Ratatouille

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Ratatouille is summer vegetables stewed in olive oil with fresh herbs. Make it on a day when you’re not in a hurry. Like any good stew—or soup—it can’t be rushed. In traditional Provençal kitchens, each ingredient is cooked separately. The theory is that you cook away watery juices and intensify flavors before mixing everything into a succulent whole. I find, though, that the onions and bell pepper cook nicely together. Then you can add the tomatoes and herbs. You do have to cook the zucchini and eggplant separately. They both have a lot of juices you don’t want in your final stew. You can gussy it up with crushed coriander seeds or ground cumin or saffron if you like, but you don’t have to. Hope for leftovers. Like anything made with eggplant, ratatouille is better the second day. SAM

PS Despite what you see on the summer movie marquee, ratatouille is pronounced rata’ twee, NOT rat a too ee.

PS2 For a photo of of the Ratatouille Lakshmi made in South India, click here.

2 large onions, thinly sliced
1 large red bell pepper, seeded and thinly sliced
6 tablespoons olive oil, divided
2 cloves garlic, pressed
Bouquet garni: 3 or 4 sprigs each of parsley, thyme, and oregano, tied with cotton thread
1 bay leaf
1 pound ripe tomatoes, peeled, seeded, and chopped
1 pound eggplant, thinly sliced
1 pound small zucchini, thinly sliced
Sea salt and freshly ground pepper to taste

In a large chef’s pan over low heat, sweat the onions and bell pepper in 2 tablespoons oil, covered, until onions are translucent, about 20 minutes. Raise the heat to medium, add the garlic and tomatoes, and sauté for 10 minutes. Reduce the heat to low, add the bouquet garni and bay leaf, cover, and simmer. Meanwhile, in another pan over medium heat, heat 2 tablespoons oil. Add the zucchini, cover, and cook until soft, about 10 minutes. Uncover and sauté until liquid is reduced, about 5 minutes. Transfer to the onion-tomato mixture. In the same pan, heat the remaining 2 tablespoons oil over medium-high heat. Add the eggplant and sauté until browned, stirring frequently, about 15 minutes. Transfer to the onion-tomato mixture. Season with salt and pepper and simmer, uncovered, stirring occasionally, for 30 minutes. Discard the bouquet garni and bay leaf. Serve as a stew or over rice or couscous.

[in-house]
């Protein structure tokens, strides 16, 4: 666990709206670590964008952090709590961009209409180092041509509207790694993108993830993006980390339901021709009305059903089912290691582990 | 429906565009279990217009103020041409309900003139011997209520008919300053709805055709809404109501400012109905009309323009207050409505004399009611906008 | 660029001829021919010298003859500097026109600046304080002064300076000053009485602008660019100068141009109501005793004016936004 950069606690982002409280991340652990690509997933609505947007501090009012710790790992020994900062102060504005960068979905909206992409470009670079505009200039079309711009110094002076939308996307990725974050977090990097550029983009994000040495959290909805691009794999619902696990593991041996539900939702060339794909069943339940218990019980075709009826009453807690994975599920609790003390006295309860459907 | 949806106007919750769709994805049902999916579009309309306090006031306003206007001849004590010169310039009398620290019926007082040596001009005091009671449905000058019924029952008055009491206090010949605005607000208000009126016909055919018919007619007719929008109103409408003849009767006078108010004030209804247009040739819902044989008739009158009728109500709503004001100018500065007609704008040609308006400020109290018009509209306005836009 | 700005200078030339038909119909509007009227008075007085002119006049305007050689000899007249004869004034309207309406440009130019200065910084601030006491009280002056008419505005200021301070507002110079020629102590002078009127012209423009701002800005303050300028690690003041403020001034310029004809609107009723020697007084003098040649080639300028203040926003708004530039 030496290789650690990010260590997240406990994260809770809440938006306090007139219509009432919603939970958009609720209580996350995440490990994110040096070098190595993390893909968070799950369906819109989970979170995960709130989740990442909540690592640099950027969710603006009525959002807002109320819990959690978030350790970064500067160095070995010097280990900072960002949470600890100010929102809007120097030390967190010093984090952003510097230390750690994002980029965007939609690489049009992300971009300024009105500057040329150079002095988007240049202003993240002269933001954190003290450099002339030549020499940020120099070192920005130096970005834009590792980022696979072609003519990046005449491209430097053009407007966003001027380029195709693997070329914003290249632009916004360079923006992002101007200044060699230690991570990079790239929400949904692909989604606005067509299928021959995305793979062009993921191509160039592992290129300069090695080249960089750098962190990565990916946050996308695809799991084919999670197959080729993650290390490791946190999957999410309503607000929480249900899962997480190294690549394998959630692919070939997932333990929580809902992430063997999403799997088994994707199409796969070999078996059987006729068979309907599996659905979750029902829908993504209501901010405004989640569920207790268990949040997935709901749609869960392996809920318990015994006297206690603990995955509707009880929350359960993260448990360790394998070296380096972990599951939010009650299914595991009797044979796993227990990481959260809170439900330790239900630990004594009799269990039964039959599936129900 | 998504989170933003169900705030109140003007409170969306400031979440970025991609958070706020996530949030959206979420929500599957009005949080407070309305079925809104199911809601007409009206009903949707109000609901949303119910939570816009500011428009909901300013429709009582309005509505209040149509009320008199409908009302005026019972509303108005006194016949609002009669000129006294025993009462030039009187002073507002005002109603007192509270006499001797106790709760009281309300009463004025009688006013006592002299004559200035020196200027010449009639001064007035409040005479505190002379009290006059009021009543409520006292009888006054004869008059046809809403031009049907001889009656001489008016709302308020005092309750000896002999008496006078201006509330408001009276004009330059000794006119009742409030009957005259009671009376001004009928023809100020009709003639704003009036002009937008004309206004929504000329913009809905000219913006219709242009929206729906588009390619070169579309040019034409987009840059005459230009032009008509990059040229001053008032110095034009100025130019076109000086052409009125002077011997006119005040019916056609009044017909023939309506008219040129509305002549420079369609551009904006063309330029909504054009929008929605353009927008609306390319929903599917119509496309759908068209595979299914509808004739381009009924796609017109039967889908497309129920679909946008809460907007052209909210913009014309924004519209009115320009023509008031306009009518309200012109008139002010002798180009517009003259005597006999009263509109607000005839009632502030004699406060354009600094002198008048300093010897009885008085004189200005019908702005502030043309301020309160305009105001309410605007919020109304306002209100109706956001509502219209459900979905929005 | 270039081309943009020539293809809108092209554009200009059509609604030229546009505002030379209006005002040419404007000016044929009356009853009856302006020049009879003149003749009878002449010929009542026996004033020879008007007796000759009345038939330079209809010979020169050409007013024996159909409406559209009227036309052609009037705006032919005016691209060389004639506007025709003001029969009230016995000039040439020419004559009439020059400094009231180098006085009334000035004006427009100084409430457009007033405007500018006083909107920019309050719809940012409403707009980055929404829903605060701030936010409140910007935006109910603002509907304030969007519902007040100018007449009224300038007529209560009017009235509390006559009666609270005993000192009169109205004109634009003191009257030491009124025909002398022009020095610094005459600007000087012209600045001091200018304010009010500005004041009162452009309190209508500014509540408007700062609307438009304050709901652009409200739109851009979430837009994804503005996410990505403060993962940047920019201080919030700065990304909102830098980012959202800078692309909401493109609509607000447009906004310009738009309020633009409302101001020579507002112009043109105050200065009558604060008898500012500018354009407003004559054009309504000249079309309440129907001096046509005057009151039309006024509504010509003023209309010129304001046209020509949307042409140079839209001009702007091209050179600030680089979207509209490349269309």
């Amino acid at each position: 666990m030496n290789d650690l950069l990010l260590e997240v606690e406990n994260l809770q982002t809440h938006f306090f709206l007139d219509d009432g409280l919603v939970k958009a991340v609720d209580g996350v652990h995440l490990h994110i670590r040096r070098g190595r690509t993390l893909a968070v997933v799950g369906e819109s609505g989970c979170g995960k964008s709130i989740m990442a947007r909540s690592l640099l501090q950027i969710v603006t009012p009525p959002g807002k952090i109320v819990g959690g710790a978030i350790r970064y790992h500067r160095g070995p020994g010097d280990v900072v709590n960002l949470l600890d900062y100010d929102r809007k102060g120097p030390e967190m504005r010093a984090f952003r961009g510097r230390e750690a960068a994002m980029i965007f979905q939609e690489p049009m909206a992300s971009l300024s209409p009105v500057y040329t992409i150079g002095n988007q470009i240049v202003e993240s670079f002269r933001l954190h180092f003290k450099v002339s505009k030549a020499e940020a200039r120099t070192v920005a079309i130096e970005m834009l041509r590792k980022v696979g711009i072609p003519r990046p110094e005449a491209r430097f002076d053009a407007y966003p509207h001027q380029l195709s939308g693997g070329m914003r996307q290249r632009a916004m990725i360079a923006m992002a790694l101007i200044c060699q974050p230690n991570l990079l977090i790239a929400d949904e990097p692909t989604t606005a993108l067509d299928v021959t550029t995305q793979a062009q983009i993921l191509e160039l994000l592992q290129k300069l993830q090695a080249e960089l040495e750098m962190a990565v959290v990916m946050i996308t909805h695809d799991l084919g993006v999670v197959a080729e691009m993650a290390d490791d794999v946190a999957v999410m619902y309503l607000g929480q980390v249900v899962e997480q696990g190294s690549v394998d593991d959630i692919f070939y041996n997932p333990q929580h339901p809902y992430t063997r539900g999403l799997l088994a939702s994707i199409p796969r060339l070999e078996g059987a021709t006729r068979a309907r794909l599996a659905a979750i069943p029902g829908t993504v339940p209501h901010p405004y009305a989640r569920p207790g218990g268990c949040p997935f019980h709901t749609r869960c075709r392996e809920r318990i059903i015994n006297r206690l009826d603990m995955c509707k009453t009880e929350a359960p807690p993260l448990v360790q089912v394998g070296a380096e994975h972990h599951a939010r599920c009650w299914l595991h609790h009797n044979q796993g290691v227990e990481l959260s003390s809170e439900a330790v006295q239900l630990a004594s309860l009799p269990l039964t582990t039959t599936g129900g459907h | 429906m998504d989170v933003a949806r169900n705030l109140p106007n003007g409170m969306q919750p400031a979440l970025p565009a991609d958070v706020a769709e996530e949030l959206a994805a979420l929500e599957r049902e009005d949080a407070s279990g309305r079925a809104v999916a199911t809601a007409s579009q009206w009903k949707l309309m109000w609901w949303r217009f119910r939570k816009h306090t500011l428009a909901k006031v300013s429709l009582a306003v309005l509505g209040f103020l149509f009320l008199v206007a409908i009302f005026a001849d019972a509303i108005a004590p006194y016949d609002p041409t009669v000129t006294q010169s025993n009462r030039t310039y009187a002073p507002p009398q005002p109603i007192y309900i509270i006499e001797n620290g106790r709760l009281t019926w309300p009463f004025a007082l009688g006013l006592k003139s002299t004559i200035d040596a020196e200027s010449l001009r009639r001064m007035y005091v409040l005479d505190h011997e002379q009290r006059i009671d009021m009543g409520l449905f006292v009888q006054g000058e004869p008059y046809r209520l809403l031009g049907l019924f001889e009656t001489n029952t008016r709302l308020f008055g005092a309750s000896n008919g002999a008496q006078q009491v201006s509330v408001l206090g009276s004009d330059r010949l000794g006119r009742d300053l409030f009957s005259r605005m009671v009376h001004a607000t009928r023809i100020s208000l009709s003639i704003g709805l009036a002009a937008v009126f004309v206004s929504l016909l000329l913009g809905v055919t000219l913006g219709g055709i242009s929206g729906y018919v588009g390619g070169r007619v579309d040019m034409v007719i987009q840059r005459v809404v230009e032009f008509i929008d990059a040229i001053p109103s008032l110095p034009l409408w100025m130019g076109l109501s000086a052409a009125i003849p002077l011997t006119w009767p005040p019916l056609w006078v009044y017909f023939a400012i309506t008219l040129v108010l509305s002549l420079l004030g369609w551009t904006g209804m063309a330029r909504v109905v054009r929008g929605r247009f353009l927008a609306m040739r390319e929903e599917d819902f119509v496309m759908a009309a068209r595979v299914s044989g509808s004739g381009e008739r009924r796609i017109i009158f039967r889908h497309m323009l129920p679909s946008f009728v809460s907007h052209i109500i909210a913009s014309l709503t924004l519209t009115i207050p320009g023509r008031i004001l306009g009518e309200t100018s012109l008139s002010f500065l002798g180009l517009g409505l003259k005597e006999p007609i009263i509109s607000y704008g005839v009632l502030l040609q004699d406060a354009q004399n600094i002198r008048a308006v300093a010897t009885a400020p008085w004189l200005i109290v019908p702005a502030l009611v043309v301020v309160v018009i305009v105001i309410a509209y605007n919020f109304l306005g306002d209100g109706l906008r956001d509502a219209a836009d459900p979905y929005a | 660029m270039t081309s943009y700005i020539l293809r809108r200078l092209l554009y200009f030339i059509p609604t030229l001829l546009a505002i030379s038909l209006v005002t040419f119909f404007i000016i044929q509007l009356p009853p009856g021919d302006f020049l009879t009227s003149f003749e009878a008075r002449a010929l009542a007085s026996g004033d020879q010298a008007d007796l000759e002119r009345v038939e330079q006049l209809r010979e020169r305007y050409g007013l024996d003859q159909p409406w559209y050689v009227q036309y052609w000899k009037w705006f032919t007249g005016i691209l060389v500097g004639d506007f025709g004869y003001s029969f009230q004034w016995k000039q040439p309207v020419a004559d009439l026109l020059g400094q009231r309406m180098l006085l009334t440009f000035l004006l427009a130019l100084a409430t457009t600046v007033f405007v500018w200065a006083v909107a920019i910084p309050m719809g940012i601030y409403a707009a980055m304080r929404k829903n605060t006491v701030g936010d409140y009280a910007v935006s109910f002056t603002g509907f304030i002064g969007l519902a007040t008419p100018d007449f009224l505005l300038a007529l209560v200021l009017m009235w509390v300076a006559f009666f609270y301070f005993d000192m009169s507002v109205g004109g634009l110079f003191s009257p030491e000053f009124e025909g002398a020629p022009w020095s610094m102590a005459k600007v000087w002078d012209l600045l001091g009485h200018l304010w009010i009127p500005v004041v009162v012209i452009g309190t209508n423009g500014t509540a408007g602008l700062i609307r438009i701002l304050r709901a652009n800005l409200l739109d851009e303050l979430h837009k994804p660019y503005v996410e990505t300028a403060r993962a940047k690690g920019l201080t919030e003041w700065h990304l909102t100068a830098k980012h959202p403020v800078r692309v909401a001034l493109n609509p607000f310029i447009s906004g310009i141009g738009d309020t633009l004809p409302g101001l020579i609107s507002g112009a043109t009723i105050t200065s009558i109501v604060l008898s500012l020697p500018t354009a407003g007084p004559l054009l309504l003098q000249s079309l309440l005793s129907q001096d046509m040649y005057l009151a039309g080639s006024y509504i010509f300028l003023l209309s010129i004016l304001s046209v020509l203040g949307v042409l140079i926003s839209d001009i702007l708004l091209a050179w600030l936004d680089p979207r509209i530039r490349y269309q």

Makes 6 servings.

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6 Responses to Ratatouille

  1. lathanarasimhan says:

    Hi
    Nice to find an eggplant recipe. Similar to my Indian recipes. I love eggplant and will definitely try this.
    bye latha.

  2. rockyroadoflove says:

    Indian eggplant and ratatouille? What a fascinating connection! I love eggplant, too, especially with toasted, ground cumin. If you add 4 or 5 ounces of melted goat’s cheese and 1/2 cup breadcrumbs, you can turn leftover ratatouille into a lovely gratin. SAM

  3. rockyroadoflove says:

    Check out Latha’s yummy blog: http://theyumblog.wordpress.com/. I love the ‘first cooking story’! SAM

  4. lakshmi says:

    Emily, I faithfully (almost, used the microwave to sweat/ steam/ par boil different veggies) followed your recipe for ratatouille – and it turned it wonderfully. the measure you have given result in such a wonderful balance of flavours – it was seriously super yummy. 🙂 im posting in on the yum blog later this week – do take a look.

    I’m so glad your ratatouille was good. The season is almost over here. I make it only with summer vegetables and tomatoes. I look forward to seeing the recipe on The ‘yum’ blog. What an honor! I love your website.

  5. […] faithfully (almost) followed her brilliant recipe, to cook up a delicious pot of Ratatouille. I omitted zuchinni, used the microwave to parboil and […]

  6. Hi emily,
    The world seems to be so small!! In the last few hours how much we have conversed! amazing! I just loved the look of lakshmi’s ratatouille. I dint make all these days as my son is not specially fond of brinjals. but now I will surely try!

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